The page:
Jewish War Veterans of the USA (JWV) is the voice of the Jewish serviceperson and friend to all veterans. Formed in New York in 1896 after the American Civil War, the Jewish veteran group was known as the Hebrew Union Veterans Association. The union fought anti-Semitism in the Armed Forces and the general public. Seeking to prove that Jews do proudly serve and fight in the US Armed Forces, the union evolved with each war, eventually taking today’s name, Jewish War Veterans of America. With over 120 years of service, JWV is the oldest, continuously operating Veteran Service Organization in the country. JWV continues to live its mission – to preserve the Jewish American military legacy, to protect veteran rights, to spread Americanism, and to promote community – in 250 posts across the nation and in Israel.
Jim Smist, BS '80 and Mary Smist
Jim Smist, BS ’80 and Mary Smist established the Felix Smist Scholarship Fund in honor of Jim’s late father, Felix Smist. Felix persevered to complete his mechanical engineering BS in 1965 from UB, after 16 years of part-time study. During this time, he worked full-time and raised a family. As such, the Felix Smist Fund pays up to six years of tuition and gives preference to part-time students in the School of Engineering and Applied Sciences.
Jim Smist who received a bachelor of science degree, summa cum laude, in chemical engineering from UB, earned an MBA from Harvard Business School. He is president and co-founder of Dean & Company, a management consulting firm that works with large and small corporations. Jim was the recipient of the 2012 SEAS Dean’s Award and the 2017 Samuel P. Capen Award, one of the UB Alumni Association’s most prestigious awards.
John R. "Jack" Davis, Jr., BS '55, and Barbara J. Davis
In 2012, Mr. John R. “Jack” Davis, Jr., BS ’55, industrial engineering, and Mrs. Barbara J. Davis established a scholarship fund to show their appreciation to UB’s School of Engineering for preparing Mr. Davis for what has been a successful career. The Barbara and Jack Davis Engineering Education Endowment Fund provides scholarships for undergraduate engineering students , with a preference for those from Western New York who need financial assistance.
In 1964, Davis founded I Squared R, which is now the nation’s only manufacturer of silicon carbide and molybdenum disilicide heating elements. I Squared R products are used in high temperature industrial electric furnaces to manufacture ceramics, glass, powder metal products, aluminum die castings and high temperature research. In addition to his business career, Jack has been active in Western New York civic life, running four times unsuccessfully for New York’s 26th District congressional seat in the U.S. House of Representatives. In recognition of his support, UB named the newest building housing the departments of engineering and computer science Davis Hall.
Jonathan Matthew Bearfield, BS ’91
Mr. Bearfield’s Electronics training through four years in the Marine Corps brought him to the University at Buffalo to pursue a degree in Electrical Engineering, which lead to a career in electronics spanning decades and touching several companies. While at UB Mr. Bearfield also helped get the Epsilon Sigma Chapter of Alpha Phi Omega, a service oriented organization, started back up on campus. Between the Marine’s, Alpha Phi Omega, several years as a Scout Master for the Boy Scouts and volunteering with other service organizations, giving back became core to Mr. Bearfield’s beliefs. This scholarship is meant to be a gift to help others get started on a road to success in engineering, hoping they too will remember to help others along the way on their own path to success.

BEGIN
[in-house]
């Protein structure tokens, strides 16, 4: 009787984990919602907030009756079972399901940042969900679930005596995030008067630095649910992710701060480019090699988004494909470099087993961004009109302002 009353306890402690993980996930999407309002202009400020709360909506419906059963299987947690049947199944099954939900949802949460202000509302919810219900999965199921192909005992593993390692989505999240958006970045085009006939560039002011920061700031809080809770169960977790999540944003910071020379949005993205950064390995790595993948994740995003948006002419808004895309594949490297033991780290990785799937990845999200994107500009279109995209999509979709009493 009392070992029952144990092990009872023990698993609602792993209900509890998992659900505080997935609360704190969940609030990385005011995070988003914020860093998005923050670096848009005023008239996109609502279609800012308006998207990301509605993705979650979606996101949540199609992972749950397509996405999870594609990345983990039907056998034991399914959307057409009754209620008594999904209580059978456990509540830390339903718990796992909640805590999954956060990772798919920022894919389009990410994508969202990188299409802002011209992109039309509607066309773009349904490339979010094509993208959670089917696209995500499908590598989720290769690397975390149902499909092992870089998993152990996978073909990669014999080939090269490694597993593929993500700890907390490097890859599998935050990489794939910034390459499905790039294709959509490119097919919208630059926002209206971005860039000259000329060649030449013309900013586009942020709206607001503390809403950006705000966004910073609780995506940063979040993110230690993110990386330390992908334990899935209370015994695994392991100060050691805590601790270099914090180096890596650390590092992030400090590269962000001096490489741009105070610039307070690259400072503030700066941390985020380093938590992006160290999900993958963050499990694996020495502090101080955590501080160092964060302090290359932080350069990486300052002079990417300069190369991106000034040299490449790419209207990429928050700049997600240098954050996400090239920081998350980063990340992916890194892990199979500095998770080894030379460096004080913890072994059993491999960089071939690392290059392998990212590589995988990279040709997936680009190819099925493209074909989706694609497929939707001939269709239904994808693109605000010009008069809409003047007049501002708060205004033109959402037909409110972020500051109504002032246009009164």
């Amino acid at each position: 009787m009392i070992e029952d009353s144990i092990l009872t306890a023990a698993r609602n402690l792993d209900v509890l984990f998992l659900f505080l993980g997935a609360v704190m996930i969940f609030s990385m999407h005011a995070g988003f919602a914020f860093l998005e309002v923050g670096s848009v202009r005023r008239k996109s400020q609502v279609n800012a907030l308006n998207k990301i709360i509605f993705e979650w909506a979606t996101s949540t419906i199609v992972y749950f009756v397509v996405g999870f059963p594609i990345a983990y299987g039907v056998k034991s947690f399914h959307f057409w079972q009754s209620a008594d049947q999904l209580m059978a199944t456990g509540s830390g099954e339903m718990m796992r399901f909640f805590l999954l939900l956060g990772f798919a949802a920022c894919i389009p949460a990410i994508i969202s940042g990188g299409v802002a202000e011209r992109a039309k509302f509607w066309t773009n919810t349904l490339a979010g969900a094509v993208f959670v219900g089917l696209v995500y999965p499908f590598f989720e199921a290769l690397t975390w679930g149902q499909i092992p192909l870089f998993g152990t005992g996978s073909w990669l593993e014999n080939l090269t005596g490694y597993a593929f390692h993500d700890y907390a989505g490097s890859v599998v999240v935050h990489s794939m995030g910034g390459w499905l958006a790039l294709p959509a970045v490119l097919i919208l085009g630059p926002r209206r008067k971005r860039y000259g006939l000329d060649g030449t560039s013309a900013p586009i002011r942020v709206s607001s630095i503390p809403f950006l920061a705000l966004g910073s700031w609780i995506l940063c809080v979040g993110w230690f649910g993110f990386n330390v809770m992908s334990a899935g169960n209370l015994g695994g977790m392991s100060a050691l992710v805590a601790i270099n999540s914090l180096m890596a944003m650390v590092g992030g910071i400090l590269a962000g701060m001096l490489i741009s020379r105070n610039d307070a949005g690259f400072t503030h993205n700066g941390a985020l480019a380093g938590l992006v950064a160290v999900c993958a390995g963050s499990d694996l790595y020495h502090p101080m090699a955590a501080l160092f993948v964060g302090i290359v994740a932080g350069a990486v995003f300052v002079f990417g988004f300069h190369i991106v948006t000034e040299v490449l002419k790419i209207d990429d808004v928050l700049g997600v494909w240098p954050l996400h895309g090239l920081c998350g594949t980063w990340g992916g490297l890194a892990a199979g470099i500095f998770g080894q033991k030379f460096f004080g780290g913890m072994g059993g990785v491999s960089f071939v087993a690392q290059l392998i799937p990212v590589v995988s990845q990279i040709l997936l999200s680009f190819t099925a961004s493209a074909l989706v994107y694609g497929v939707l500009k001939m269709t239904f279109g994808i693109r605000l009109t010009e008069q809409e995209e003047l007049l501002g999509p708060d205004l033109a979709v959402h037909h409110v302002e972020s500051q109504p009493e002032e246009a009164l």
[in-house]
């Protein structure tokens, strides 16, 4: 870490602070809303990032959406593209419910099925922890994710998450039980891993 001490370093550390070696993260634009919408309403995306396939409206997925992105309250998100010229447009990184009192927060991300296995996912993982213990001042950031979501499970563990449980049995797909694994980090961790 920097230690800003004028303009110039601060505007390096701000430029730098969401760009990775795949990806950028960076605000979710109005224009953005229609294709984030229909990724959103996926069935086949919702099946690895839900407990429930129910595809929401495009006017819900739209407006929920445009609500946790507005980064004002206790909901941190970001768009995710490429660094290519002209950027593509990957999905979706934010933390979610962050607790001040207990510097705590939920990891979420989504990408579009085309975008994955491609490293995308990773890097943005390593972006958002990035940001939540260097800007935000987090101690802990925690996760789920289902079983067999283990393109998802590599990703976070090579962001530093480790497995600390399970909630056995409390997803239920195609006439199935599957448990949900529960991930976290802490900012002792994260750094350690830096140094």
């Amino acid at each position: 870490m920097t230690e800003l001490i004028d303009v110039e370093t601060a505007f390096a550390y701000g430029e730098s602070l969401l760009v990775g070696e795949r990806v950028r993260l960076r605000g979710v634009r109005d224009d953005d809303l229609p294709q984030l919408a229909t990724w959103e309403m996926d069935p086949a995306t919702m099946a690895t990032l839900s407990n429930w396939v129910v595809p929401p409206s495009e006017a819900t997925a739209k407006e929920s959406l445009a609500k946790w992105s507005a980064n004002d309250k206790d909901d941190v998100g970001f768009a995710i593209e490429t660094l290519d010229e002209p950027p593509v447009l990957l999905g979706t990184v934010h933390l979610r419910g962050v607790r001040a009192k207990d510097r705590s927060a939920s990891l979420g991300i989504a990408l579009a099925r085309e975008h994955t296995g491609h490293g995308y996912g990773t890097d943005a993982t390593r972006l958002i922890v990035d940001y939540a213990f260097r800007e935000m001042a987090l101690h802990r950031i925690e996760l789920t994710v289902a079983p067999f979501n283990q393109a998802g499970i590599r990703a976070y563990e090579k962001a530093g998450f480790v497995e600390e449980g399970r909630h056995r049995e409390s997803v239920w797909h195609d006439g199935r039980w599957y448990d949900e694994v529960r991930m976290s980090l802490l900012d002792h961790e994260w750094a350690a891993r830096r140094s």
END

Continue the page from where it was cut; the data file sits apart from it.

Joseph and Louise K. Tufariello
Joseph Tufariello joined UB as a faculty member in the Department of Chemistry in 1963. He was chair of the department from 1984-91, when he became interim dean of the UB Faculty of Natural Sciences and Mathematics; he was named dean the next year. He returned to his position in the department when the College of Arts and Sciences was formed form its three constituent faculties. He retired from active service in 2003, continuing his research as a professor emeritus. Joseph and his wife, Agnes, established the Joseph and Louise K. Tufariello Endowment Fund in honor of his parents, without whose sacrifices he would not have been able to pursue his goals in chemistry.
Joseph P. Esposito, BA '75
In 2015, Joseph P. Esposito, BA ’75, established a fund to provide undergraduate scholarships to students from the Greater Washington, DC area who enroll in the UB College of Arts and Sciences.
Joseph Esposito is a partner with the law firm Hunton and Williams in Washington, DC, focusing on complex business litigation. While earning his BA magna cum laude from the University at Buffalo, he served as city editor of the Spectrum and was elected to Phi Beta Kappa. He earned his JD from the New York University Law School. He is an elected member of the American Law Institute. Esposito established the scholarship because while the Washington, DC area has the second largest number of UB alumni outside New York State, it is not well known to prospective college students there. He credits his UB education with his career success and wants the scholarship to help to bring UB to the attention of Washington area high schools and students, encouraging deserving students to apply.
Karen R. Gerhardt, AS ’64, and Lester A. Gerhardt, PhD ’69, MS ’64